The S&P 500 took a breather last week following a month of record highs.
The index fell 0.47 percent between Friday, March 3, and Friday, March 10. It was the first weekly decline since mid-January, and weak sectors dropped much more than the outperforming areas rose.
Real-estate investment trusts led to the downside with a loss of 3.6 percent as higher interest rates reduced the appeal of their dividend payments, and investors braced for a wave of retail-store closings. Energy stocks also slid 2.9 percent after a record inventory glut sent the crude oil to its lowest levels since late November.
On the sunnier side, many economic headlines remained upbeat. Job reports from the U.S. Labor Department and payroll processor ADP surpassed estimates by wide margins, while Chinese trade data reflected unexpected strength in the Asian giant. There were also positive reads on housing, with Fannie Mae citing the best sentiment since 2011 and analysts at Barclays predicting strong orders this spring.
Technology rose 0.5 percent last week, making it the S&P 500’s best major sector. The gains were mostly led by semiconductor makers amid the strongest chip sales in over six years. Health care also eked out a fractional gain.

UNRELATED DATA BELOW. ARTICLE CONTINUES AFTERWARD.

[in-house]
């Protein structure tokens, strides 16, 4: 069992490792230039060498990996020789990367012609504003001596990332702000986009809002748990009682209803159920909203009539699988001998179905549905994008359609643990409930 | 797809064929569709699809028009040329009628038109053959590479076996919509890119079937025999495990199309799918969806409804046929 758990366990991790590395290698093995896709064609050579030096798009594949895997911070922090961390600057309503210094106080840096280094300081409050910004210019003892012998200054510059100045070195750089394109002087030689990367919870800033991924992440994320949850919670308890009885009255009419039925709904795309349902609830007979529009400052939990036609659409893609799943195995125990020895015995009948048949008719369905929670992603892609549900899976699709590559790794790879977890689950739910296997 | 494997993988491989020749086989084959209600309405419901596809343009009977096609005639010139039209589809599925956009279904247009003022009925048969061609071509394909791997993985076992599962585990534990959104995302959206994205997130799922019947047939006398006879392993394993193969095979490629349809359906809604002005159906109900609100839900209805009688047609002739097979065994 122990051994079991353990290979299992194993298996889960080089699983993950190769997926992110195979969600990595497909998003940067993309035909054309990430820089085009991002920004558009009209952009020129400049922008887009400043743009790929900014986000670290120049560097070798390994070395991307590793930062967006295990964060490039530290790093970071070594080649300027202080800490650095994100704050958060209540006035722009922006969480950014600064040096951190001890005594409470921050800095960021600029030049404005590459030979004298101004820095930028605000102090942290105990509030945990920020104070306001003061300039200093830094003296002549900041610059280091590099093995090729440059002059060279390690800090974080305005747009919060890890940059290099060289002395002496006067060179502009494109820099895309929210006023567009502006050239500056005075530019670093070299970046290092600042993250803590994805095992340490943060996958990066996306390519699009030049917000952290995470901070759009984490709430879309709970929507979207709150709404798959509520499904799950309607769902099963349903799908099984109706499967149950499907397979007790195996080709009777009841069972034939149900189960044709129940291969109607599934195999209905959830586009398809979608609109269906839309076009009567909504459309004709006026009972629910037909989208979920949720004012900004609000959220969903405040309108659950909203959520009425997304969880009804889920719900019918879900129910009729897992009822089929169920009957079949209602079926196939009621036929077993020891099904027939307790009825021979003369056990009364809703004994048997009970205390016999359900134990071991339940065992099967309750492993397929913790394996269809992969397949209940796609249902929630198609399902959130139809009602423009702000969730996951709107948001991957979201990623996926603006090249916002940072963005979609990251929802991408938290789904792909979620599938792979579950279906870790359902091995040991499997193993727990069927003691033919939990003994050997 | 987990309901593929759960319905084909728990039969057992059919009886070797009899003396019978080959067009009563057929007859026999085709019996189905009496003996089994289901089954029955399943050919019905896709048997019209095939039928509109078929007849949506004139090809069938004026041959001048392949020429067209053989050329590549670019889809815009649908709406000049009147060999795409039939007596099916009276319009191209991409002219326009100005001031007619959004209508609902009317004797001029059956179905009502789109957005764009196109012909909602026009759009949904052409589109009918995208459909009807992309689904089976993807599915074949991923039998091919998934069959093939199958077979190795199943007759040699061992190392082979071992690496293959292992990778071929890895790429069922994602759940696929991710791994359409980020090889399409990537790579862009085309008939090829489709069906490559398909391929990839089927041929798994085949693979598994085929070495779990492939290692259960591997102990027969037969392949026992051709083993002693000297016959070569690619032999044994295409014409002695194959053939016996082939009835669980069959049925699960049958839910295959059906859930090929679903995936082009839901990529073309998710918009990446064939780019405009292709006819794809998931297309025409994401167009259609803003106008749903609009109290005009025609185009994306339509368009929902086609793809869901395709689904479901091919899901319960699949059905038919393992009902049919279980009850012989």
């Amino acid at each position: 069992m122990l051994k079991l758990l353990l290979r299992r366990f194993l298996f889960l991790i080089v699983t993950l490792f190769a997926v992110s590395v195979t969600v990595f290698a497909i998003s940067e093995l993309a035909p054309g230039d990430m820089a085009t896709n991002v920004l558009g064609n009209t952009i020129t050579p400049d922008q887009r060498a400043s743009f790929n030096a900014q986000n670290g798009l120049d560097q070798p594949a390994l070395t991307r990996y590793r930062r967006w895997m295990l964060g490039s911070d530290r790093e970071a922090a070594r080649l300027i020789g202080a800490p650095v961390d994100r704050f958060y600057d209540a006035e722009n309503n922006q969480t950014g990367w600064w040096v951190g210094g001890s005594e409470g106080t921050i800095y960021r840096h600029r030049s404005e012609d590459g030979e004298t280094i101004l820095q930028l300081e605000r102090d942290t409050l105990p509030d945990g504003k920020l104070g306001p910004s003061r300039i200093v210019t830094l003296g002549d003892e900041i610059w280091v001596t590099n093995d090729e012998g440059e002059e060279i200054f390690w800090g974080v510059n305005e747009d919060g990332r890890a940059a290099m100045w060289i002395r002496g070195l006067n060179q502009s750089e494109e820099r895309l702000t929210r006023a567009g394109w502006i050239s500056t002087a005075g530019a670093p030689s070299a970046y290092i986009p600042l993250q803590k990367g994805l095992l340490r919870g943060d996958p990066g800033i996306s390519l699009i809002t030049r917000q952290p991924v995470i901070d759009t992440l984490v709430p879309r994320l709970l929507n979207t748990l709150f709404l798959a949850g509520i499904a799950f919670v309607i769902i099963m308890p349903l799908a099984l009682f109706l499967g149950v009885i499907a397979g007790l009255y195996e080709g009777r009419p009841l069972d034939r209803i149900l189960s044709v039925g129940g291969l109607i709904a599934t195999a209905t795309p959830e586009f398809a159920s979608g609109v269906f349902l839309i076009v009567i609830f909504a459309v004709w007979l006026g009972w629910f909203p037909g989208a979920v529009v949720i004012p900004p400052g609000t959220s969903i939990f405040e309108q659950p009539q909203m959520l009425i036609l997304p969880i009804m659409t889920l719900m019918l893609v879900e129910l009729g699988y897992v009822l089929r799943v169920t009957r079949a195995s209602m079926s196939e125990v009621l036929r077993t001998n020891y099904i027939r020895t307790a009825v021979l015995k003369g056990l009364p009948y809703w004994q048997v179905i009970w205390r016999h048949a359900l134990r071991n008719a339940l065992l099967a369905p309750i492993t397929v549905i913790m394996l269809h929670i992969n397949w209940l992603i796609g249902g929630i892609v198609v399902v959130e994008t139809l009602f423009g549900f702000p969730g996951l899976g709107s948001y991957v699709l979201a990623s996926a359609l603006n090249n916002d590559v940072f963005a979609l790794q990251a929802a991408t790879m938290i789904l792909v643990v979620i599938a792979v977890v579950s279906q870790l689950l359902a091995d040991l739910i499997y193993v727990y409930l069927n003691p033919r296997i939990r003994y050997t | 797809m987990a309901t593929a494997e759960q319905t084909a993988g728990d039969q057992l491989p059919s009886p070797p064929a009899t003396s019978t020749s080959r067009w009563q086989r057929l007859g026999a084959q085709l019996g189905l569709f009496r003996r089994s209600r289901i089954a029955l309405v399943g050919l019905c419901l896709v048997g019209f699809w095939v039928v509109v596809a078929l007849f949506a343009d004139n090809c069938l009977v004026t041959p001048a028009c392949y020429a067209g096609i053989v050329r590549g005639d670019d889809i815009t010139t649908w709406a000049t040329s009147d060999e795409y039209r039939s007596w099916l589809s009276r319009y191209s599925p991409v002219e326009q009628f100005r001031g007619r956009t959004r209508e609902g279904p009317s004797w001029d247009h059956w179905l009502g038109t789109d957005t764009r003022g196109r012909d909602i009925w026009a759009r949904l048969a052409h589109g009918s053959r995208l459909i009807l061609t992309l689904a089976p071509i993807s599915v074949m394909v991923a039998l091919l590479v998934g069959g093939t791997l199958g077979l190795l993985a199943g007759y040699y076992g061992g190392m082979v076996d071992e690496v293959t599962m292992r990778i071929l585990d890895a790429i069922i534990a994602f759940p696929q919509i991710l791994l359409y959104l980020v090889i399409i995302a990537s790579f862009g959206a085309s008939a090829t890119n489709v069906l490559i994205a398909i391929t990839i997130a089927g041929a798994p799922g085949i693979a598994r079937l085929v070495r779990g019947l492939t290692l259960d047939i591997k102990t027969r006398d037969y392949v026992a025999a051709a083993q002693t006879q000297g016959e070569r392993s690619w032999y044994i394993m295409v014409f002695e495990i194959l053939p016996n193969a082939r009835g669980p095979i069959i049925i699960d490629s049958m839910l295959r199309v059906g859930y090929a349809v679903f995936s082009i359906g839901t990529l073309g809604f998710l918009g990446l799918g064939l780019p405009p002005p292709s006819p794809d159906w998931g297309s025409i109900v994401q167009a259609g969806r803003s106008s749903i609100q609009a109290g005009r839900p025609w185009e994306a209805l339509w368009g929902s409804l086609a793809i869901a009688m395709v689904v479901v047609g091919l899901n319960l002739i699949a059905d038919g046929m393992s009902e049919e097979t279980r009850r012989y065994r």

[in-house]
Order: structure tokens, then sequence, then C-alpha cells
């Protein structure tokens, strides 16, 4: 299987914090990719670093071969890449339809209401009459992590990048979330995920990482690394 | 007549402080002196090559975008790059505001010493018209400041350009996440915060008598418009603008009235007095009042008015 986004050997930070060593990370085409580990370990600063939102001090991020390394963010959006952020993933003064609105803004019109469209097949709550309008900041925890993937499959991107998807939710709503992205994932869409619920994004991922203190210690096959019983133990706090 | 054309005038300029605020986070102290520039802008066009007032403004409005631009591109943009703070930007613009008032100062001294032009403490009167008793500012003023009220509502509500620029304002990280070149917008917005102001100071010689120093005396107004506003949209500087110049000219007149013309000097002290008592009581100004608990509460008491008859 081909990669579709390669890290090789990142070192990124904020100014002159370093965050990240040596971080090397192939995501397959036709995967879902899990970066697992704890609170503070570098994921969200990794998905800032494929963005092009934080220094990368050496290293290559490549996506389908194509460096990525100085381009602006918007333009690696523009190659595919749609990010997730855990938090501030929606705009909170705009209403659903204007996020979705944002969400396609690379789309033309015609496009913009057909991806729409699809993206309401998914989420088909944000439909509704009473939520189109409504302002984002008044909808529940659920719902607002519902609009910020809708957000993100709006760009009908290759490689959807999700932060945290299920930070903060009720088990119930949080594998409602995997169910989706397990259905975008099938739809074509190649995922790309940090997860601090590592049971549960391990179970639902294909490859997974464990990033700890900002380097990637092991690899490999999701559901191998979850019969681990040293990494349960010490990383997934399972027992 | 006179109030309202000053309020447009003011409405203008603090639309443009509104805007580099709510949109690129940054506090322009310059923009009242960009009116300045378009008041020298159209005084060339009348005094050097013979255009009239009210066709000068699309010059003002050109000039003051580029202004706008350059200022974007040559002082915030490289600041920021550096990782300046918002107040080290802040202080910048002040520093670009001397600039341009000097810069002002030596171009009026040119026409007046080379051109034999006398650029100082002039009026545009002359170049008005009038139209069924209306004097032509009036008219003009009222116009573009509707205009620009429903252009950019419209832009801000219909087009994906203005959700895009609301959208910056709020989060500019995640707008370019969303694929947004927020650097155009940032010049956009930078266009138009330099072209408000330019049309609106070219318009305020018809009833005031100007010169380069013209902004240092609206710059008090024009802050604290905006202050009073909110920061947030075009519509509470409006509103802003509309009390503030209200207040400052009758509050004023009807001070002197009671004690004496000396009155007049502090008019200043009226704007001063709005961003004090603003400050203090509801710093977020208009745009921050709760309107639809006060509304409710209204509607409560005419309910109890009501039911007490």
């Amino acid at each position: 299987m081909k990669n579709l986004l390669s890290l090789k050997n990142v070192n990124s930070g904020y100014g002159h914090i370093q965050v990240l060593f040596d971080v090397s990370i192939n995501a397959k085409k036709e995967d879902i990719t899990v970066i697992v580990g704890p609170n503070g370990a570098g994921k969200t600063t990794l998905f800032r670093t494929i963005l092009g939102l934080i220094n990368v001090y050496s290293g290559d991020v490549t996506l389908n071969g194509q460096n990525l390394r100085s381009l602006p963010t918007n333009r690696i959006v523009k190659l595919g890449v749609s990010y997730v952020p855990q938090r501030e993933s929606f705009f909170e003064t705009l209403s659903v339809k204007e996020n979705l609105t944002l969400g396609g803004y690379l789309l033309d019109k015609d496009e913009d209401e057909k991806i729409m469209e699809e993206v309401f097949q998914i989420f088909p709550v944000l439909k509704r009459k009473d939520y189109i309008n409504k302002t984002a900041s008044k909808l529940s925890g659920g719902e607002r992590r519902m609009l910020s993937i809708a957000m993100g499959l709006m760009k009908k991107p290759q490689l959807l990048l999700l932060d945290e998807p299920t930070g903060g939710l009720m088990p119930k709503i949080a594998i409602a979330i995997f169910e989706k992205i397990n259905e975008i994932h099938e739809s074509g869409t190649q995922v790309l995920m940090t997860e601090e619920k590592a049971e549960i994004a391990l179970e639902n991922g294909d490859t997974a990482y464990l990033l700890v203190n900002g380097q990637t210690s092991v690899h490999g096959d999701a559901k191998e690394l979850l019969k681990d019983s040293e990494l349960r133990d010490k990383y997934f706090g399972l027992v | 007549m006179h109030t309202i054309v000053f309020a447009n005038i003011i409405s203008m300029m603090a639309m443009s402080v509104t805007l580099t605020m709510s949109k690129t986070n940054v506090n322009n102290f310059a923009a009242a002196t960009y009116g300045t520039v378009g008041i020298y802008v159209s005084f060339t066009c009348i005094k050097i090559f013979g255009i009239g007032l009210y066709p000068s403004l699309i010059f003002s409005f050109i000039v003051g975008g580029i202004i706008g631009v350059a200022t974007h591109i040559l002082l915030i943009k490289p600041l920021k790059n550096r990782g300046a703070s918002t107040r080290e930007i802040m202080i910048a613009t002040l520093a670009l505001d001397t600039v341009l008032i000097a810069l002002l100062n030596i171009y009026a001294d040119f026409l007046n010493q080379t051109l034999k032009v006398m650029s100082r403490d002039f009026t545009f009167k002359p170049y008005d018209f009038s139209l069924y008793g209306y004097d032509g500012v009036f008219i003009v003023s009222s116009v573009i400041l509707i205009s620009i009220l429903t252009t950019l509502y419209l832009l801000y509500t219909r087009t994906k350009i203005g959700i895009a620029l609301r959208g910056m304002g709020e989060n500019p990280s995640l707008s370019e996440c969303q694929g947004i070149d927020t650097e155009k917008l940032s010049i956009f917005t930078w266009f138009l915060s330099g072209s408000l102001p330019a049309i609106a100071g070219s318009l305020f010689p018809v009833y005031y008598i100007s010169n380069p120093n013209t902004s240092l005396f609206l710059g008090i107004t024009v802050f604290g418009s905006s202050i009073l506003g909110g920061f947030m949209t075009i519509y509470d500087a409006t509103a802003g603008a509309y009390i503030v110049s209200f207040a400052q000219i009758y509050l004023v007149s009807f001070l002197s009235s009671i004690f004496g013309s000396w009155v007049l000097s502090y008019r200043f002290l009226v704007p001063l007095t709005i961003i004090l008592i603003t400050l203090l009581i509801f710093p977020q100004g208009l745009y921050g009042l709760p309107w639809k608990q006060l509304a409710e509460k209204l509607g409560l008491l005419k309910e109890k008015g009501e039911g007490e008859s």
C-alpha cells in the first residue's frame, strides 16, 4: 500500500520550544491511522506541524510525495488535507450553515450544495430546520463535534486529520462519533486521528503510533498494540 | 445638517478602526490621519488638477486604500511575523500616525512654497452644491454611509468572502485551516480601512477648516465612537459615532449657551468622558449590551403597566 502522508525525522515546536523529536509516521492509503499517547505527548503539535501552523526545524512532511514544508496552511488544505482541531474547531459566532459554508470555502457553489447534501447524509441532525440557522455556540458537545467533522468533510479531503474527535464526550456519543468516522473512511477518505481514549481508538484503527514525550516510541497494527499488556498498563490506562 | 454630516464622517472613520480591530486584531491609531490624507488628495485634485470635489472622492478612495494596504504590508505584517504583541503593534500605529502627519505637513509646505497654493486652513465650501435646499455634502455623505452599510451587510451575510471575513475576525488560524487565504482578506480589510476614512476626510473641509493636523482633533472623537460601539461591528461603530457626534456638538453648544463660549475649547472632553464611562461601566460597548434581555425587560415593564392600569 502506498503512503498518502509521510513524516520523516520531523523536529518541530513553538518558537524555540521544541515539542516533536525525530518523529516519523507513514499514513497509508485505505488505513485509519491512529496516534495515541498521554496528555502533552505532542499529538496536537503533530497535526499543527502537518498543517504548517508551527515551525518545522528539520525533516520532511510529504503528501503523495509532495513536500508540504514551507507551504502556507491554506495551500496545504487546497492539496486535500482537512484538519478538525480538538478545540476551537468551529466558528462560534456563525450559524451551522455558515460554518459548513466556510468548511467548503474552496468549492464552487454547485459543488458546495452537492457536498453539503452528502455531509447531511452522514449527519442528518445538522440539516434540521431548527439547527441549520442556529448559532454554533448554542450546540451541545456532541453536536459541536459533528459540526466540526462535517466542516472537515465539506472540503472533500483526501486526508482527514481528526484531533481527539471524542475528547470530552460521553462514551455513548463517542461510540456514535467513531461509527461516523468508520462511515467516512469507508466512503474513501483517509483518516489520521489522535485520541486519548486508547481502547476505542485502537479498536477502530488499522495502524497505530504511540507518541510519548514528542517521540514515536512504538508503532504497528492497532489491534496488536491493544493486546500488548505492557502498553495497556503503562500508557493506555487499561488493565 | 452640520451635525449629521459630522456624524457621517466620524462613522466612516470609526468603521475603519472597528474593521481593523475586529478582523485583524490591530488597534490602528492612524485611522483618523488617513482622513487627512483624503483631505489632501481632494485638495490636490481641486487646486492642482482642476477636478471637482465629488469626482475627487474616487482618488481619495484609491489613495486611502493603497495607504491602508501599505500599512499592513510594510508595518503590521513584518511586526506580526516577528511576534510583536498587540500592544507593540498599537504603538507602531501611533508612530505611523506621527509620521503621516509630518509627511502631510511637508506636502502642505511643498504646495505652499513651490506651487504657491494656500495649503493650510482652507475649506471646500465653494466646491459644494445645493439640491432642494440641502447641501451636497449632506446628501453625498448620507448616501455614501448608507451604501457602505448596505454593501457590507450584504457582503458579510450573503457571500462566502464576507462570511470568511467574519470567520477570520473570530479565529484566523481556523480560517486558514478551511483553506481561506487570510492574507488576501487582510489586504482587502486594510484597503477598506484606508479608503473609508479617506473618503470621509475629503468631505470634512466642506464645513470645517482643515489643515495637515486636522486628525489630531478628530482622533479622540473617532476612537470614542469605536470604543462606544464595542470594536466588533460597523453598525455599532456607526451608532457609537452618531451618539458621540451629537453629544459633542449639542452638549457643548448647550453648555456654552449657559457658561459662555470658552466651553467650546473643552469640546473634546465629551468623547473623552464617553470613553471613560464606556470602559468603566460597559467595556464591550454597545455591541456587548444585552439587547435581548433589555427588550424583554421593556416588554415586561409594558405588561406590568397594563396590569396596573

H&R Block (NYSE: HRB) was the best-performing single stock in the index, rising 13 percent after results topped estimates. Signet Jewelers (NYSE: SIG) also climbed eight percent on strong profit. Both HRB and SIG have lagged the broader market by a wide margin since the start of last year.
Deepwater oil driller Transocean (NYSE: RIG) led the downside with a nine percent drop. Shopping-center owners Regency Centers (NYSE: REG) and Kimco (NYSE: KIM) were also near the bottom of the rankings.
Another noteworthy development last week was the euro’s sharp gain amid signs policymakers in Frankfurt are moving away from years of super-low interest rates.
The main event on the forward calendar is the Federal Reserve’s meeting on Wednesday afternoon, which many expect to bring the third interest-rate increase since the 2007-2008 financial crisis. (Check back here Wednesday for our take on what it means.) Retail sales are due Wednesday morning as well, followed on Thursday by housing starts and building permits. Politics are also likely to be in focus as the White House circulates its budget to Congress.